1. What did you accomplish with your host organization? What was the impact of your work?
In the short term, I helped EDF choose the Philippines as the focus country of their seaweed aquaculture program. Myself and two other interns chose selection criteria to apply to candidate countries. Then were each assigned countries to research and had to report back on how they graded out according to our criteria. The criteria included biological factors, environmental justice factors, and real world restraints. The biological factors were mainly how well species of seaweed would grow in the coastal waters of certain countries. The environmental justice factors were more complex. The hope is that eventually countries can use seaweed as a verified carbon sink in their nationally determined contributions (NDCs). Countries with low historical and per capita GHG emissions were favored, to give them a way to continue to develop their economies while still meeting mitigation goals. In a sense, we were looking for countries with a high marginal mitigation cost, that could benefit greatly from using seaweed and other blue carbon ecosystems in their GHG inventories. Real world restraints consisted of factors such as EDF presence on-ground, history of partnership between EDF and the country, and a cultural history of seaweed consumption. The Philippines scored well according to our criteria because it already grows and harvests the 4th most seaweed globally (strong cultural ties to seaweed), has a long working relationship with EDF, and has very low per capita and historical GHG emissions. The Philippines want to continue to develop its economy and infrastructure but also wants to commit to climate mitigation goals. Hopefully seaweed can allow them to accomplish both, while also providing a climate resilient source of food and income to local residents.
My other project was geared more towards the longterm. EDF is interested in expanding their seaweed program if it proves successful in the Philippines, so they had me research how countries might be able to incorporate seaweed into their NDCs. EDF will be able to take this and further research and present it to countries, providing a clear roadmap on how to account for seaweed. My ‘seaweed-NDC roadmap’ described the overall process of creating NDCs, and highlighted certain areas where seaweed could be included. The main takeaway was that seaweed is not currently ready to be included in any robust mitigation commitments or national GHG inventories. The science behind seaweed’s carbon sequestration is still murky and developing, and it is difficult to produce any specific metrics in terms of CO2 or GHG stored in its biomass longterm. That does not mean that seaweeds should be entirely left out of NDCs, however. NDCs consist of both climate mitigation and adaptation commitments, and seaweeds could and should be included in countries’ adaptation components. Seaweed provides climate adaptation value as a climate resilient food source, climate resilient source of alternative livelihoods, biodiversity habitat, and possibly local ocean acidification and eutrophication mitigation (more research is needed to confirm those last two benefits).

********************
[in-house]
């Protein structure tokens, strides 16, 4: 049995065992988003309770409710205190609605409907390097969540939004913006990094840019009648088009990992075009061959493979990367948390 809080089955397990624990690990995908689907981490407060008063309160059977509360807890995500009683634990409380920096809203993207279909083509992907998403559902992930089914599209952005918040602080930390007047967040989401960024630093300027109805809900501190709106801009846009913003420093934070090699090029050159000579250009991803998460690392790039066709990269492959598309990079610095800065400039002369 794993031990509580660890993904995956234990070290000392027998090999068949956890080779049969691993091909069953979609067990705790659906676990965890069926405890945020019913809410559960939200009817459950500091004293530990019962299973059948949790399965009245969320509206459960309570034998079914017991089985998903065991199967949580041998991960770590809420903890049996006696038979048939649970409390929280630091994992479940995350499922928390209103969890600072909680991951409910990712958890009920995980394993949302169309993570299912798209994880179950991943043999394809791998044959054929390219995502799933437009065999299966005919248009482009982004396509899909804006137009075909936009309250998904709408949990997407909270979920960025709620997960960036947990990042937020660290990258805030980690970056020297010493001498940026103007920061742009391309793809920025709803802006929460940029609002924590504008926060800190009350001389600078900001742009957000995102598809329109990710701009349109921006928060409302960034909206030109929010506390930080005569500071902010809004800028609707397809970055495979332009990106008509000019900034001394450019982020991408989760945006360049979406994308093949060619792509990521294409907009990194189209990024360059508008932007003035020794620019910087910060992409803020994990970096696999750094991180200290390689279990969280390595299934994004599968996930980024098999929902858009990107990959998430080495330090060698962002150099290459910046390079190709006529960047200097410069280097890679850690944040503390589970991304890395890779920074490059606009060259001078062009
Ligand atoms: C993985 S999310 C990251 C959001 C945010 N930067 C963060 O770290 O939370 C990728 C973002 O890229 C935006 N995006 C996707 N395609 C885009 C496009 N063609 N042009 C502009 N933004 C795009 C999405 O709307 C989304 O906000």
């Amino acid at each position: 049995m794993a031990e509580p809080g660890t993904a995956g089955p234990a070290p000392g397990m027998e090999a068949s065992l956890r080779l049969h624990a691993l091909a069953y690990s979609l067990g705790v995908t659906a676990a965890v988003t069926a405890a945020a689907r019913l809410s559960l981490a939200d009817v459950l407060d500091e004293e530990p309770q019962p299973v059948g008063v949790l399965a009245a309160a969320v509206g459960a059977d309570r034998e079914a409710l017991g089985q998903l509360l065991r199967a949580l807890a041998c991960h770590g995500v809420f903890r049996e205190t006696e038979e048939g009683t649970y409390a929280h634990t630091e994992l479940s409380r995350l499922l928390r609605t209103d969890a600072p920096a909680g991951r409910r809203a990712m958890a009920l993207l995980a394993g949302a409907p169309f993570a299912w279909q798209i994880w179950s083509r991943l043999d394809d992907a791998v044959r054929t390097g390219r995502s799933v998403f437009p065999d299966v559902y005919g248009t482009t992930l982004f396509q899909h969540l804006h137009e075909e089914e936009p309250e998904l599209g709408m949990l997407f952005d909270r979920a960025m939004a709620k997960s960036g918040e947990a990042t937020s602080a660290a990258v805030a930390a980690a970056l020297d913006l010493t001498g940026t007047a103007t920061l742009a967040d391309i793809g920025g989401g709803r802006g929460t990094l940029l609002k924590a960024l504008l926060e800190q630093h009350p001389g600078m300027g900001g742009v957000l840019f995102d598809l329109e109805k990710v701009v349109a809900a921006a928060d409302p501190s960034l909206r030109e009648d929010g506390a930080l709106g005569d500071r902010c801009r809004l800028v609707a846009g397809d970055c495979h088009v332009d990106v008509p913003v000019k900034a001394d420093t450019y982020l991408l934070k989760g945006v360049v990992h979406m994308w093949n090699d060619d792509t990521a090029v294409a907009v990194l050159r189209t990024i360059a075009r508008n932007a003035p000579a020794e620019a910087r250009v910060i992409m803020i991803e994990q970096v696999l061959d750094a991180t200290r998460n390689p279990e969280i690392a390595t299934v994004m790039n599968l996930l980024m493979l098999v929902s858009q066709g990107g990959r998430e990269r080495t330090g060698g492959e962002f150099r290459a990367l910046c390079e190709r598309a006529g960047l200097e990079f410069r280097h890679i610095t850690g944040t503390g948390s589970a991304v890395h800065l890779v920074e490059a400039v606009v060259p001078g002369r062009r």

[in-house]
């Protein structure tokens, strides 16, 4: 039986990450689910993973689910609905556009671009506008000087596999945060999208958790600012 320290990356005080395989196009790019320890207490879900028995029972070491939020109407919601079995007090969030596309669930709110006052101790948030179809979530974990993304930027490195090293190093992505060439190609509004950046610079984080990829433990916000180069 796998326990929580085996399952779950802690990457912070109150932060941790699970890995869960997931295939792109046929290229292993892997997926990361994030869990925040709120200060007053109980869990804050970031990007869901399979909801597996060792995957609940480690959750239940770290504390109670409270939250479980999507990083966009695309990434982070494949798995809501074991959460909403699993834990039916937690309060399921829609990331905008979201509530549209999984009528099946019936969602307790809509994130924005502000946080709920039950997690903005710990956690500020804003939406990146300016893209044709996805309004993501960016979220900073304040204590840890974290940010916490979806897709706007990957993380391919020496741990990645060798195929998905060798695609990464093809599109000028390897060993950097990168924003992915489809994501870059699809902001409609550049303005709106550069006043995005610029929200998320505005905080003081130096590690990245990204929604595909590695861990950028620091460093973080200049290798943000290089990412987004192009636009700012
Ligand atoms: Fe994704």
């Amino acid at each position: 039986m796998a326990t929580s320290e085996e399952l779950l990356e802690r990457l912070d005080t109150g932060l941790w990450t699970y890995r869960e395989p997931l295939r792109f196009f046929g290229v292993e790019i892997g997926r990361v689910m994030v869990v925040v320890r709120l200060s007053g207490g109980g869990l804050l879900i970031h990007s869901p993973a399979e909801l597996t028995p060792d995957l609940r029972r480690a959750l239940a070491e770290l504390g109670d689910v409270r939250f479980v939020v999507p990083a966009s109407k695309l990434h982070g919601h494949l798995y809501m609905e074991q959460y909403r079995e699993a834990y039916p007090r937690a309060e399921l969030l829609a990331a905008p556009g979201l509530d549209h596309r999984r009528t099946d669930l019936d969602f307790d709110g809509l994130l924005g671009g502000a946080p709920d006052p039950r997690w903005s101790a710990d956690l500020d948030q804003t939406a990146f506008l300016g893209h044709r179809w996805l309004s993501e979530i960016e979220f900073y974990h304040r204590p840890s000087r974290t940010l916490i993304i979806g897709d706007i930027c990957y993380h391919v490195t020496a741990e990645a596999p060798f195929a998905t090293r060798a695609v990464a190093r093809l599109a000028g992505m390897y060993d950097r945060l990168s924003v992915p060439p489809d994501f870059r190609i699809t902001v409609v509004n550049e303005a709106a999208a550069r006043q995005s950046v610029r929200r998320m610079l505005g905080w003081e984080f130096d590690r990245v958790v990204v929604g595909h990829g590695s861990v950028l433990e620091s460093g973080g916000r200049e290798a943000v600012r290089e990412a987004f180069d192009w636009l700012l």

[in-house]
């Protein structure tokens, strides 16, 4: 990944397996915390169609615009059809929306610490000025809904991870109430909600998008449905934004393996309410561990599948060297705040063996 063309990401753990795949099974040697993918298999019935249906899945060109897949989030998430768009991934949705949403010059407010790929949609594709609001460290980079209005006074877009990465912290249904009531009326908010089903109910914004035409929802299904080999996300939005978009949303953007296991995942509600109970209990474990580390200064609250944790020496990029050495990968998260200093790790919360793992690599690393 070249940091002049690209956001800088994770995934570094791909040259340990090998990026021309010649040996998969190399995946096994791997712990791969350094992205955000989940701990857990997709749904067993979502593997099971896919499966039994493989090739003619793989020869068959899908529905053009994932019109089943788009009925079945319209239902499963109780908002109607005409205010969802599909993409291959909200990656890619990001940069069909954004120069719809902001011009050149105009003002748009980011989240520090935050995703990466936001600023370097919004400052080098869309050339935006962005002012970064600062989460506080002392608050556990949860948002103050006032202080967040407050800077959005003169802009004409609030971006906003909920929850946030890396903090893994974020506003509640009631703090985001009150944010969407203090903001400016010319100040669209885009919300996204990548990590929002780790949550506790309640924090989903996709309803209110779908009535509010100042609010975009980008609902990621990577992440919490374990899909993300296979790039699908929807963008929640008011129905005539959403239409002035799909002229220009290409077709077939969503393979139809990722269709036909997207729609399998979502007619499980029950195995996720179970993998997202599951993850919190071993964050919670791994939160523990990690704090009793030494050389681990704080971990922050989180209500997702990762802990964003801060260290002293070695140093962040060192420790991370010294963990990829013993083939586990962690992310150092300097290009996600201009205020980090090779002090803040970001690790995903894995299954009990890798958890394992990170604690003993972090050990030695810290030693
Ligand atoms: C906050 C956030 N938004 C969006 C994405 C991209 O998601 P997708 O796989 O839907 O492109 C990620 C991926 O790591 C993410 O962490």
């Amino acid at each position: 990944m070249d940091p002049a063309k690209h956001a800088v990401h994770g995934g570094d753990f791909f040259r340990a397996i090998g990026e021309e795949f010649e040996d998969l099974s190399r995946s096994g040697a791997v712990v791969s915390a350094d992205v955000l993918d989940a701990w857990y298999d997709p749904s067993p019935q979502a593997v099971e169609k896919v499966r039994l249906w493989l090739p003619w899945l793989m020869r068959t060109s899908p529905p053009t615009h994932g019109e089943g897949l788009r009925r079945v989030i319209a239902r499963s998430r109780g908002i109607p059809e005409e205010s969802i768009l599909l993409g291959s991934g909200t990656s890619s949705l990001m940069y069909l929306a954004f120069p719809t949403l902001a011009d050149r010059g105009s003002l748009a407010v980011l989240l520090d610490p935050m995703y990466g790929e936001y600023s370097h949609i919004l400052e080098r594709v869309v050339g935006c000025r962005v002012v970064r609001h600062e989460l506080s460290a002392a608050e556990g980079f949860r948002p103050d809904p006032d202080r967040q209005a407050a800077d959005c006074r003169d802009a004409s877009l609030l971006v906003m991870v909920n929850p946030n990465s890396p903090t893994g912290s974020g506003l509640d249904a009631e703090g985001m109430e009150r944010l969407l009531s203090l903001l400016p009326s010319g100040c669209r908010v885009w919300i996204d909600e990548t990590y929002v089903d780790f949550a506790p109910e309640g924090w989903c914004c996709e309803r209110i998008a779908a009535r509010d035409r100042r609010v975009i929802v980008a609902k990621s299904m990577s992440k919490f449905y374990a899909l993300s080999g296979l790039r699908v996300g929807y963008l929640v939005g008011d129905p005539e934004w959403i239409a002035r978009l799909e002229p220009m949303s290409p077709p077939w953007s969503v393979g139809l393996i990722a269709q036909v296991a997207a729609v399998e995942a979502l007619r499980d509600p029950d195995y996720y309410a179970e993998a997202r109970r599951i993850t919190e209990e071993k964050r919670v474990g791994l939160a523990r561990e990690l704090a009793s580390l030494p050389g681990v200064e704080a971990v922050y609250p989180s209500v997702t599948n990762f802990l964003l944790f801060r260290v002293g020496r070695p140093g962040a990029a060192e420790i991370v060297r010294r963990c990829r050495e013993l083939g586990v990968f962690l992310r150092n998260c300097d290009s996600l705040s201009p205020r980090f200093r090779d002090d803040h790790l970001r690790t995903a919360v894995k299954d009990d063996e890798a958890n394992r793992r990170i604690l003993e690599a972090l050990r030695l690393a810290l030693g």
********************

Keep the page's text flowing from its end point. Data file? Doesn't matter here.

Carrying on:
2. Describe the benefits of this experience for you professionally and personally.
Professionally, this was a great way to get a sense of how large, environmental non-profits operate on a day-to-day basis. I was able to sit in on high level meetings and learn about the plethora of different projects that the Oceans team constantly has going on. It was also an opportunity to work on a team with other interns in a professional setting, which I believe improved my collaboration and interpersonal skills. Personally, I learned a great deal about seaweed. That may not sound like much, but it actually opened my eyes to a whole ocean topic that I never paid much attention to. I had no idea of the potential that seaweed offers as a natural climate solution, food source, job creator, and more. It really is an amazing organism. I am now interested in learning about other seaweed projects, both wild restoration and aquaculture, closer to home in California and along the west coast of the U.S.
3. Did your experience provide any unexpected discovery, self-reflection, or epiphany?
I wouldn’t quite call it an epiphany, but this experience helped me gain a better understanding of the pros and cons of working at a large NGO. My favorite part of EDF was how nearly everyone there is mission driven, and they truly want to make a positive difference in the world through their work. I am sure that many of them could take different jobs in the private sector and make more money, but they stay in the non-profit sector because they believe that is where they can make the biggest difference. However, the constant race to secure funding also stood out to me. Many meetings were spent discussing funding sources, grant opportunities, and the long application processes necessary to secure those funds. I am still trying to decide which route I want to take, and it would not surprise me if I work for both the public sector and non-profit at some point in my career, but this was a valuable experience that will help me decide when the time comes.